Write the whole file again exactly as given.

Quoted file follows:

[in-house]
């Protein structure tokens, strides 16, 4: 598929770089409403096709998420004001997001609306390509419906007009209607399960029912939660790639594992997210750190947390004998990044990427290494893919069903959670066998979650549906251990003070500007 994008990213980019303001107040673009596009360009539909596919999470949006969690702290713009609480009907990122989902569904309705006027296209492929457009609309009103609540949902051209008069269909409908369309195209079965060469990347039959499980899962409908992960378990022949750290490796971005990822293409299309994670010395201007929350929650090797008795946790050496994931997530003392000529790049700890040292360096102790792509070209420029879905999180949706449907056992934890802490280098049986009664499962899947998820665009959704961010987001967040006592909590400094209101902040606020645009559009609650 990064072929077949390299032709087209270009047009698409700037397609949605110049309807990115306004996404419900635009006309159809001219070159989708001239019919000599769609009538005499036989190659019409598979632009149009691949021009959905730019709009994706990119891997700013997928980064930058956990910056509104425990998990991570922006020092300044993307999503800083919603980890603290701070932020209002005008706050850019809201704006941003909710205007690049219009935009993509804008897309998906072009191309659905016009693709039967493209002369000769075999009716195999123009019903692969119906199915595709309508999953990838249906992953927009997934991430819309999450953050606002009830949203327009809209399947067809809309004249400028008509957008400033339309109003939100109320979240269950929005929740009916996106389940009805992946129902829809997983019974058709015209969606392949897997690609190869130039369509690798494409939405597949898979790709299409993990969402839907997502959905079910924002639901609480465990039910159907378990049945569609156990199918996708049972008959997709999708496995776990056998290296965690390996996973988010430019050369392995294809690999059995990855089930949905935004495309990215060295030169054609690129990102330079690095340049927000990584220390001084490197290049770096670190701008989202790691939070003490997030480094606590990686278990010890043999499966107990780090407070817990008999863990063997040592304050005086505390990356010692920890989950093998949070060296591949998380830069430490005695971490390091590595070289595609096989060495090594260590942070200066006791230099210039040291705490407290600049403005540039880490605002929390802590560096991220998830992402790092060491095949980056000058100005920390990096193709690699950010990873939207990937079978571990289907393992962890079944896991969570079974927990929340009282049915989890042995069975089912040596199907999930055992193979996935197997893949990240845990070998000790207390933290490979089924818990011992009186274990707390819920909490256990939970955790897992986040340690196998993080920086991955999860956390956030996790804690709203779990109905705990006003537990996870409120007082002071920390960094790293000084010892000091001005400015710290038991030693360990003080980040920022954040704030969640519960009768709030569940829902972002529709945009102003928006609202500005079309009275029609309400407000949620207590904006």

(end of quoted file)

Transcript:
[in-house]
């Protein structure tokens, strides 16, 4: 598929770089409403096709998420004001997001609306390509419906007009209607399960029912939660790639594992997210750190947390004998990044990427290494893919069903959670066998979650549906251990003070500007 994008990213980019303001107040673009596009360009539909596919999470949006969690702290713009609480009907990122989902569904309705006027296209492929457009609309009103609540949902051209008069269909409908369309195209079965060469990347039959499980899962409908992960378990022949750290490796971005990822293409299309994670010395201007929350929650090797008795946790050496994931997530003392000529790049700890040292360096102790792509070209420029879905999180949706449907056992934890802490280098049986009664499962899947998820665009959704961010987001967040006592909590400094209101902040606020645009559009609650 990064072929077949390299032709087209270009047009698409700037397609949605110049309807990115306004996404419900635009006309159809001219070159989708001239019919000599769609009538005499036989190659019409598979632009149009691949021009959905730019709009994706990119891997700013997928980064930058956990910056509104425990998990991570922006020092300044993307999503800083919603980890603290701070932020209002005008706050850019809201704006941003909710205007690049219009935009993509804008897309998906072009191309659905016009693709039967493209002369000769075999009716195999123009019903692969119906199915595709309508999953990838249906992953927009997934991430819309999450953050606002009830949203327009809209399947067809809309004249400028008509957008400033339309109003939100109320979240269950929005929740009916996106389940009805992946129902829809997983019974058709015209969606392949897997690609190869130039369509690798494409939405597949898979790709299409993990969402839907997502959905079910924002639901609480465990039910159907378990049945569609156990199918996708049972008959997709999708496995776990056998290296965690390996996973988010430019050369392995294809690999059995990855089930949905935004495309990215060295030169054609690129990102330079690095340049927000990584220390001084490197290049770096670190701008989202790691939070003490997030480094606590990686278990010890043999499966107990780090407070817990008999863990063997040592304050005086505390990356010692920890989950093998949070060296591949998380830069430490005695971490390091590595070289595609096989060495090594260590942070200066006791230099210039040291705490407290600049403005540039880490605002929390802590560096991220998830992402790092060491095949980056000058100005920390990096193709690699950010990873939207990937079978571990289907393992962890079944896991969570079974927990929340009282049915989890042995069975089912040596199907999930055992193979996935197997893949990240845990070998000790207390933290490979089924818990011992009186274990707390819920909490256990939970955790897992986040340690196998993080920086991955999860956390956030996790804690709203779990109905705990006003537990996870409120007082002071920390960094790293000084010892000091001005400015710290038991030693360990003080980040920022954040704030969640519960009768709030569940829902972002529709945009102003928006609202500005079309009275029609309400407000949620207590904006």